By Mike Ross
If the live concert experience has to be reinvented, and maybe it does, David Byrne is just the guy to pull it off.
He’s got the credentials – a weird New York art-rock cat who became the intelligent face of the new wave movement with the Talking Heads. Ever since, he tries to do something different, to experiment, to challenge, to provoke, to occasionally get silly and annoy his fans, but more often to delight them. Of course high expectations follow him every step of the way. God forbid he does something conventional, something “normal.”
So now – as hoped – Byrne has done something that’s never really been seen before: A rock show as warm, human and real as it gets, presented with the spectacle and precision of a grand opera.
He and his 11 musicians must have worked very hard to produce the elegant American Utopia tour, named after his ironically-titled new album. For a nearly-sold out crowd at the Jubilee Auditorium Sunday night, it came off as half Brazilian Carnival, half military marching band and half avant-garde musical theatre. Yes, that makes three halves, but there was a lot of talent on that stage. Every detail of sound and sight was carefully choreographed to perfection, its technical sophistication hidden to make it look easy. Humans, not machines, did all the heavy lifting. Byrne made clear early in the show that there was no tracking. “Everything you hear is made by these amazing musicians,” he said.
Can you believe it? The show is a groundbreaker just for that.
The set was more or less evenly divided between new material and Talking Heads hits, but it didn’t seem to matter. All were greeted with awe. You couldn’t take your eyes (or your ears) off the stage for a single moment. Every song was an enthralling drama on its own: Dog’s Mind, a new one, obviously a shot at Trump, was rendered as a haunting gospel choir. Others as little action scenes, and they never actually touched each other. There was bit of a home theme here. Everybody’s Coming to My House (another new one) plus Once in a Lifetime - “This is not my beautiful house!” – and winding up, inevitably, with a rip-roaring performance of Burning Down the House.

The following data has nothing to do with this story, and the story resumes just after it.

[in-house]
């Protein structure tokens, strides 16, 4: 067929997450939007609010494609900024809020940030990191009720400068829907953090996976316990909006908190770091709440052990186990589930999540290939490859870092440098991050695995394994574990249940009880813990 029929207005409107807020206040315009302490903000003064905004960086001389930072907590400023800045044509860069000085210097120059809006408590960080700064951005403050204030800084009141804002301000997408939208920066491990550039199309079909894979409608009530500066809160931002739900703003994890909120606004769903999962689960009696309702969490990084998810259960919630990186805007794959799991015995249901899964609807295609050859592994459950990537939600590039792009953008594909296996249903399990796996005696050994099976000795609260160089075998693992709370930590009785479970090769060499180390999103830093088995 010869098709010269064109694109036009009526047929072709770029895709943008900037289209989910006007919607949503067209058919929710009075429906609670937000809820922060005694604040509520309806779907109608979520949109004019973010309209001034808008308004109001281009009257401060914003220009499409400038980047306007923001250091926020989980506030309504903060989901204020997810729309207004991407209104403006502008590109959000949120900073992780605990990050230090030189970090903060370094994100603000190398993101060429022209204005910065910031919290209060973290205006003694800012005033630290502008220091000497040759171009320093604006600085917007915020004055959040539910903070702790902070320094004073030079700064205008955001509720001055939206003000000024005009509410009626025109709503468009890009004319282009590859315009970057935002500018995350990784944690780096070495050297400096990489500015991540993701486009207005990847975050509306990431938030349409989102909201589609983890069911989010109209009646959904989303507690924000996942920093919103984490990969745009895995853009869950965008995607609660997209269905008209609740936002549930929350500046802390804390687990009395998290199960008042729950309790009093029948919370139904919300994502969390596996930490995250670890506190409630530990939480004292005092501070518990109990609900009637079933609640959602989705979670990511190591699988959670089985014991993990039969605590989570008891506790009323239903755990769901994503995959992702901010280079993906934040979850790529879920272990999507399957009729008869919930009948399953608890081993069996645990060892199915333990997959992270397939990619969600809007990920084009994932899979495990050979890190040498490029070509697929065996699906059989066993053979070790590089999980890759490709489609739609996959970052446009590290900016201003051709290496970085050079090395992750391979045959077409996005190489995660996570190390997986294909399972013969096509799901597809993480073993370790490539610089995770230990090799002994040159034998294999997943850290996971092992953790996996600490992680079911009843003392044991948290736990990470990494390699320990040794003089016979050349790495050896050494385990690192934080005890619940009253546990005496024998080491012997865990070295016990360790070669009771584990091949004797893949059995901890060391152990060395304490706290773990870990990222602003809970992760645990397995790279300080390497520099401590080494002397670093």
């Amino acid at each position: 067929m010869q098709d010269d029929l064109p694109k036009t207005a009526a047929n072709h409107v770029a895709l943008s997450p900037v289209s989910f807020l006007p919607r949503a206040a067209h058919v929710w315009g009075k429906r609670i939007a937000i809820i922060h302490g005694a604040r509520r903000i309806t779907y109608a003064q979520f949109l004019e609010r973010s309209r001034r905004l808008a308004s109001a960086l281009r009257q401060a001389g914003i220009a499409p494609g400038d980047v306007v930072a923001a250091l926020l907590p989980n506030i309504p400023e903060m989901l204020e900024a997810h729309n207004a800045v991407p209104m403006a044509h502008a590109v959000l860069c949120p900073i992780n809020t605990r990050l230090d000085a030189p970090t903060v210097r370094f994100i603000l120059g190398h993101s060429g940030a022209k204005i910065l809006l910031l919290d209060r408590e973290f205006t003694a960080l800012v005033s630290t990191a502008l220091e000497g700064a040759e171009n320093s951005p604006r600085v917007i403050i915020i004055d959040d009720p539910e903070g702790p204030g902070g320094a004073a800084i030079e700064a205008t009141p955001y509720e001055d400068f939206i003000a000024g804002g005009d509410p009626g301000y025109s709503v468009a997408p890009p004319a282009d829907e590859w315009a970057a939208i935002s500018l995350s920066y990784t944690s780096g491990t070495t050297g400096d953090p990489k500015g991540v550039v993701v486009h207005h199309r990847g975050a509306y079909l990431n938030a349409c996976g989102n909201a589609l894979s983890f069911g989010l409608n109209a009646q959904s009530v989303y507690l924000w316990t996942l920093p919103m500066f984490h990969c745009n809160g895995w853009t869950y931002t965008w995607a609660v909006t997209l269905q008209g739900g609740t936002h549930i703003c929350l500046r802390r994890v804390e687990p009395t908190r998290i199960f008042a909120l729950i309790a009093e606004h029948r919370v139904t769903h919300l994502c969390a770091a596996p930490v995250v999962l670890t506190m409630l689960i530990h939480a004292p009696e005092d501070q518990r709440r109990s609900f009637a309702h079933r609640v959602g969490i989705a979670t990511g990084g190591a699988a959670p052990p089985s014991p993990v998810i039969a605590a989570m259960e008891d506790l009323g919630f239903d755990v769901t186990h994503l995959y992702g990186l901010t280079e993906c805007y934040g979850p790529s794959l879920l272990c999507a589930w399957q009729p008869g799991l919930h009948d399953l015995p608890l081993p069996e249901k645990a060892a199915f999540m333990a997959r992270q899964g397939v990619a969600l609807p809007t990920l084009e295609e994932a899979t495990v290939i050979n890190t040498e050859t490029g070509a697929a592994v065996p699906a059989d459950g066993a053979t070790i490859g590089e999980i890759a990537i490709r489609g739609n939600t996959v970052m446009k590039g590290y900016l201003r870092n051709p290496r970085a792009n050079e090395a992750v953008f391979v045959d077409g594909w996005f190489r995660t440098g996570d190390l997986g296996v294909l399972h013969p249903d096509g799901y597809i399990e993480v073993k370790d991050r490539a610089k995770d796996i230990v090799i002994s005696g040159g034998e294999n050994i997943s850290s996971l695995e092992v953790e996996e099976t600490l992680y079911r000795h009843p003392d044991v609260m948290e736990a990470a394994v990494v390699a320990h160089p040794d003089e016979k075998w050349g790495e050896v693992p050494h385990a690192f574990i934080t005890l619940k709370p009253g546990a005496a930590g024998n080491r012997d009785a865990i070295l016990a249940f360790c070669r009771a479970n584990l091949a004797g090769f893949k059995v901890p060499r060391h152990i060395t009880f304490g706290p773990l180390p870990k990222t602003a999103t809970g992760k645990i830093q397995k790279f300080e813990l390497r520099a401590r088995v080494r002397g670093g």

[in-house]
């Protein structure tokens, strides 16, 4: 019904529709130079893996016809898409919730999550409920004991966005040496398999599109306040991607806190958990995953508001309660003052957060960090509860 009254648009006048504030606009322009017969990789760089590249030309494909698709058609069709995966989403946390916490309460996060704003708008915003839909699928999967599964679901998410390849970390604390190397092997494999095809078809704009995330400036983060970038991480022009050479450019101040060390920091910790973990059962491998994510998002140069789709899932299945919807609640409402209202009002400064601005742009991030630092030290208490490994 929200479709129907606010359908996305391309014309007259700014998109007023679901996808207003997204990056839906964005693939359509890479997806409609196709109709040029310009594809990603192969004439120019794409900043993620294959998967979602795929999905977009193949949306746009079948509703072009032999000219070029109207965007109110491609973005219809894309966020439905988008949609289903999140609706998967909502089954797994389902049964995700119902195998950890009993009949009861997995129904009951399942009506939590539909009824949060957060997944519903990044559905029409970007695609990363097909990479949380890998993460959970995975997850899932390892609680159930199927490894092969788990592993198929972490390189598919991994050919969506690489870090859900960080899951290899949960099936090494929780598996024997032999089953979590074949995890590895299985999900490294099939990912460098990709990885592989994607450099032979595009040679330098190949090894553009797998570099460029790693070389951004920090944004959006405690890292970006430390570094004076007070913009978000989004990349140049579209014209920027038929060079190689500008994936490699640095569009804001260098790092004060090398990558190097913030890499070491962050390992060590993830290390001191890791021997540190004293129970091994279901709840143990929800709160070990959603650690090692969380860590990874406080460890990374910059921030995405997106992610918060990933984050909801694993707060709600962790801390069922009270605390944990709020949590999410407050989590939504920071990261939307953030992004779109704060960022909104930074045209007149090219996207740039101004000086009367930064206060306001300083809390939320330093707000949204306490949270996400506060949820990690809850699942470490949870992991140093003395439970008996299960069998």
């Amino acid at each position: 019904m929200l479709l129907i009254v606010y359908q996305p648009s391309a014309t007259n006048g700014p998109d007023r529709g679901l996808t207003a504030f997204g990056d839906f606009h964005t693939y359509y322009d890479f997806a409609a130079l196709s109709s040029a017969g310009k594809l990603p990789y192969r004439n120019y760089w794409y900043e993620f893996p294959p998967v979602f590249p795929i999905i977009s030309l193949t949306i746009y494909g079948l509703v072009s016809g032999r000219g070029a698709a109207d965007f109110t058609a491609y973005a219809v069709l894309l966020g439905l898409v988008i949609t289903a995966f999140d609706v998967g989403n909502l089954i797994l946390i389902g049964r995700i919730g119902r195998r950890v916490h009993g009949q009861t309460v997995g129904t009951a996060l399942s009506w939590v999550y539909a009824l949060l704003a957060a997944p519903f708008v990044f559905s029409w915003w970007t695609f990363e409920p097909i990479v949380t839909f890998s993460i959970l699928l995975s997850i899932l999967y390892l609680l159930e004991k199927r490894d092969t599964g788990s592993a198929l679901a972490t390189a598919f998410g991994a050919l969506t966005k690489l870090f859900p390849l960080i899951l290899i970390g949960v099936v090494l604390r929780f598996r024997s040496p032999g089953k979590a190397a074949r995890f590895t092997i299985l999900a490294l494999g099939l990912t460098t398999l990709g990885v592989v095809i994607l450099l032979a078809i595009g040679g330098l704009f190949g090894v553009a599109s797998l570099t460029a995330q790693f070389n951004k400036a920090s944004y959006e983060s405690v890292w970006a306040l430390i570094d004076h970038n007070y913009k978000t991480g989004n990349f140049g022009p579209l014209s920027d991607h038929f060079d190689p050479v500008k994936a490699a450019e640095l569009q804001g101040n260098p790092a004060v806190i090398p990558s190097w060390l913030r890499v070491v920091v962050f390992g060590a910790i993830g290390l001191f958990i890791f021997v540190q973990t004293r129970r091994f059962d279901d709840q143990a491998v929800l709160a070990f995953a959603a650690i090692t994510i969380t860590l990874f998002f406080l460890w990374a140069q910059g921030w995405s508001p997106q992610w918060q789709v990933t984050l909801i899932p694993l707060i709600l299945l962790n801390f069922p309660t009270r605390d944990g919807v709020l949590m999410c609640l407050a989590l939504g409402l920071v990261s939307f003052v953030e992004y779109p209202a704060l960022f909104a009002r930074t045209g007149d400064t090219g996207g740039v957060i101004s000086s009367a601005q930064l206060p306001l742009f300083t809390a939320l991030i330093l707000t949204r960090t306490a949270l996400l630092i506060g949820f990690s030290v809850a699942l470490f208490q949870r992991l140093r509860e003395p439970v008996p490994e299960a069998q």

Aside from an utterly barren stage curtained with thousands of silver chains, the most striking thing was the band: 12 musicians (including Dave) in identical grey suits, bare feet, playing only instruments they carried with them. No amps. No drum kit. No worries. A team of five percussionists made sure the grooves were hard and strong, rich in the exotic nuances of worldbeat rhythms Byrne has toyed with his entire career. Meanwhile, a lone keyboardist could sound like an entire horn section. The guitarist and bassist held it down. Two back-up vocalists completed the cast. Other band members sang, too, and powerful gusts of four- and five-part harmonies filled the hall. It was a hair-raising experience.
On top of the playing, there wasn’t a single moment where even one of musicians wasn’t involved in some kind of choreographed dance routine. Some were quite eccentric. At one point, the lights went up with all of them dead on stage – each being slowly revived as the song built to a frenzy. At other times, they literally did formations like a marching band. The impressive lighting matched the perfection of the show. Did they really have 12 follow-spot operators?
They were going for it, Byrne singing his all, at 66 a pretty good dancer. Only one or two times did it threaten to go off the rails – as it should. That’s what every good performing artist should strive for: Risk everything, live on the edge, dare to be different.
Speaking of which, opening act Benjamin Clementine certainly whet this open-minded audience’s appetite for weird.
First it must be mentioned that each of this British artist’s many talents could equally take him to success: Musical theatre – sure. He’d kill on the “West End.” He’s also an incredibly strong rhythmic piano player who’s not afraid to pound the crap out of the thing. He’s a great singer with a ridiculous range. So what does he do? He tries to out-weird David Byrne – and succeeds.
This was more like performance art. Making an impression with his appearance – black guy with a white cowboy hat, blue overalls and bare feet (in keeping with the theme) – the headliner even gave him his own set design: Stately white pillars. At the front, next to a grand piano, stood a naked pregnant mannequin, and also a naked baby mannequin with missing arms, and body parts strewn around. This was the subject of a strange bit he did later on that lasted for about three minutes. Stranger still was a schtick where he and his bandmate launched into a vocal mantra of two nonsense words – for four minutes. Crazy.
Some of the act was pretty funny, yet one longed for a more serious and organized treatment of Clementine’s original music, some of which was astounding: a witty combo of cabaret burlesque, spoken word, rock ‘n’ roll and classical music – at least until he sabotaged it with “performance art.” He makes Reggie Watts look like Michael Buble.